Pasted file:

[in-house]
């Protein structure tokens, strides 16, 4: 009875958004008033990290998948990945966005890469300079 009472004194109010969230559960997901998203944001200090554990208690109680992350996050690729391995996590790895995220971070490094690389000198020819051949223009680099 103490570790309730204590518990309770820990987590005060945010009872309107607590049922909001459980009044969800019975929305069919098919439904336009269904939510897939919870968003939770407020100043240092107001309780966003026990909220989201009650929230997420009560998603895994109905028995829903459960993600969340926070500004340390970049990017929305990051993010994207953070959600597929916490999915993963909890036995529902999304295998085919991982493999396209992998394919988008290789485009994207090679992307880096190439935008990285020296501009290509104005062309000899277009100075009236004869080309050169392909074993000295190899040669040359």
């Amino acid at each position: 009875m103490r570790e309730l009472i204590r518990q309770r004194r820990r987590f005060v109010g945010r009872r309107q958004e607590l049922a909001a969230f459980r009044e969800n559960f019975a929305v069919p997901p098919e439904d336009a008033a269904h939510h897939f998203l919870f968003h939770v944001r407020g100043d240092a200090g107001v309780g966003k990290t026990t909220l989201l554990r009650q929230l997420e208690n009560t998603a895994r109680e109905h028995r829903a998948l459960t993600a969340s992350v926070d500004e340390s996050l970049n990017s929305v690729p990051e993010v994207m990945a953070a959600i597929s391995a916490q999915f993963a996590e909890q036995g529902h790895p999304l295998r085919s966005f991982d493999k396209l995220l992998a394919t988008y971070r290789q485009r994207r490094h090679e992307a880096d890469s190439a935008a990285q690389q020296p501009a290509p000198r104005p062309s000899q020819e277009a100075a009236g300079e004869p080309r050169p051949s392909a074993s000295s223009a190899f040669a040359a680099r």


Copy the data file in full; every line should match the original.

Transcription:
[in-house]
């Protein structure tokens, strides 16, 4: 009875958004008033990290998948990945966005890469300079 009472004194109010969230559960997901998203944001200090554990208690109680992350996050690729391995996590790895995220971070490094690389000198020819051949223009680099 103490570790309730204590518990309770820990987590005060945010009872309107607590049922909001459980009044969800019975929305069919098919439904336009269904939510897939919870968003939770407020100043240092107001309780966003026990909220989201009650929230997420009560998603895994109905028995829903459960993600969340926070500004340390970049990017929305990051993010994207953070959600597929916490999915993963909890036995529902999304295998085919991982493999396209992998394919988008290789485009994207090679992307880096190439935008990285020296501009290509104005062309000899277009100075009236004869080309050169392909074993000295190899040669040359």
């Amino acid at each position: 009875m103490r570790e309730l009472i204590r518990q309770r004194r820990r987590f005060v109010g945010r009872r309107q958004e607590l049922a909001a969230f459980r009044e969800n559960f019975a929305v069919p997901p098919e439904d336009a008033a269904h939510h897939f998203l919870f968003h939770v944001r407020g100043d240092a200090g107001v309780g966003k990290t026990t909220l989201l554990r009650q929230l997420e208690n009560t998603a895994r109680e109905h028995r829903a998948l459960t993600a969340s992350v926070d500004e340390s996050l970049n990017s929305v690729p990051e993010v994207m990945a953070a959600i597929s391995a916490q999915f993963a996590e909890q036995g529902h790895p999304l295998r085919s966005f991982d493999k396209l995220l992998a394919t988008y971070r290789q485009r994207r490094h090679e992307a880096d890469s190439a935008a990285q690389q020296p501009a290509p000198r104005p062309s000899q020819e277009a100075a009236g300079e004869p080309r050169p051949s392909a074993s000295s223009a190899f040669a040359a680099r």